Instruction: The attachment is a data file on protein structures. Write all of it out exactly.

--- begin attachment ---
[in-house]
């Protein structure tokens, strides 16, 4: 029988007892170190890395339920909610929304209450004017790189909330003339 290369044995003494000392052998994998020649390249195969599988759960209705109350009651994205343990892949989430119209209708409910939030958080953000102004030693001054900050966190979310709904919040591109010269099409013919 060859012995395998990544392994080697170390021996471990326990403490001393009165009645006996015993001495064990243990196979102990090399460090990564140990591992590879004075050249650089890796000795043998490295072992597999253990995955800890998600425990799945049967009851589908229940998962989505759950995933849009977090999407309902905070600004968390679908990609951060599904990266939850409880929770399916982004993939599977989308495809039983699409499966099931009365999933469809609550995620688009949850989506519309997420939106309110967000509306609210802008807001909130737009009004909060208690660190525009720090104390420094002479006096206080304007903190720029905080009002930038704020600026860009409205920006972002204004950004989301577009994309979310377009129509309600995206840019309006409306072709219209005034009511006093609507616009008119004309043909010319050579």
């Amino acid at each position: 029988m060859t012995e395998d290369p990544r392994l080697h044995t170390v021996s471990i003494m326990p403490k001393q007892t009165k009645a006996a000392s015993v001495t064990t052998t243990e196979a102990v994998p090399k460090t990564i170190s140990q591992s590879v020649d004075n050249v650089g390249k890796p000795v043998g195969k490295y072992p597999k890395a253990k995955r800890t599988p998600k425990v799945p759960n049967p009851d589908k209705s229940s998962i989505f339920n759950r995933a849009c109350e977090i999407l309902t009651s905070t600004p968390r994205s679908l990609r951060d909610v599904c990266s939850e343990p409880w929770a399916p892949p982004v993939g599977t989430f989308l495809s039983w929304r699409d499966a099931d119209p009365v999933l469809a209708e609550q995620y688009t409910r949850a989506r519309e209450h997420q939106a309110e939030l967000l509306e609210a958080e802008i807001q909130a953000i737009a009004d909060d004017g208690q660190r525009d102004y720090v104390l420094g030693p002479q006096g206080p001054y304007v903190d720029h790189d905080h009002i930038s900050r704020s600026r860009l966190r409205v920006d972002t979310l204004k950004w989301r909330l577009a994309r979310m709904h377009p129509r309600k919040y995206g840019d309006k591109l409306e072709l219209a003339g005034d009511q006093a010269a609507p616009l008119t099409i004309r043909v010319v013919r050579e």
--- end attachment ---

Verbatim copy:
[in-house]
């Protein structure tokens, strides 16, 4: 029988007892170190890395339920909610929304209450004017790189909330003339 290369044995003494000392052998994998020649390249195969599988759960209705109350009651994205343990892949989430119209209708409910939030958080953000102004030693001054900050966190979310709904919040591109010269099409013919 060859012995395998990544392994080697170390021996471990326990403490001393009165009645006996015993001495064990243990196979102990090399460090990564140990591992590879004075050249650089890796000795043998490295072992597999253990995955800890998600425990799945049967009851589908229940998962989505759950995933849009977090999407309902905070600004968390679908990609951060599904990266939850409880929770399916982004993939599977989308495809039983699409499966099931009365999933469809609550995620688009949850989506519309997420939106309110967000509306609210802008807001909130737009009004909060208690660190525009720090104390420094002479006096206080304007903190720029905080009002930038704020600026860009409205920006972002204004950004989301577009994309979310377009129509309600995206840019309006409306072709219209005034009511006093609507616009008119004309043909010319050579």
């Amino acid at each position: 029988m060859t012995e395998d290369p990544r392994l080697h044995t170390v021996s471990i003494m326990p403490k001393q007892t009165k009645a006996a000392s015993v001495t064990t052998t243990e196979a102990v994998p090399k460090t990564i170190s140990q591992s590879v020649d004075n050249v650089g390249k890796p000795v043998g195969k490295y072992p597999k890395a253990k995955r800890t599988p998600k425990v799945p759960n049967p009851d589908k209705s229940s998962i989505f339920n759950r995933a849009c109350e977090i999407l309902t009651s905070t600004p968390r994205s679908l990609r951060d909610v599904c990266s939850e343990p409880w929770a399916p892949p982004v993939g599977t989430f989308l495809s039983w929304r699409d499966a099931d119209p009365v999933l469809a209708e609550q995620y688009t409910r949850a989506r519309e209450h997420q939106a309110e939030l967000l509306e609210a958080e802008i807001q909130a953000i737009a009004d909060d004017g208690q660190r525009d102004y720090v104390l420094g030693p002479q006096g206080p001054y304007v903190d720029h790189d905080h009002i930038s900050r704020s600026r860009l966190r409205v920006d972002t979310l204004k950004w989301r909330l577009a994309r979310m709904h377009p129509r309600k919040y995206g840019d309006k591109l409306e072709l219209a003339g005034d009511q006093a010269a609507p616009l008119t099409i004309r043909v010319v013919r050579e």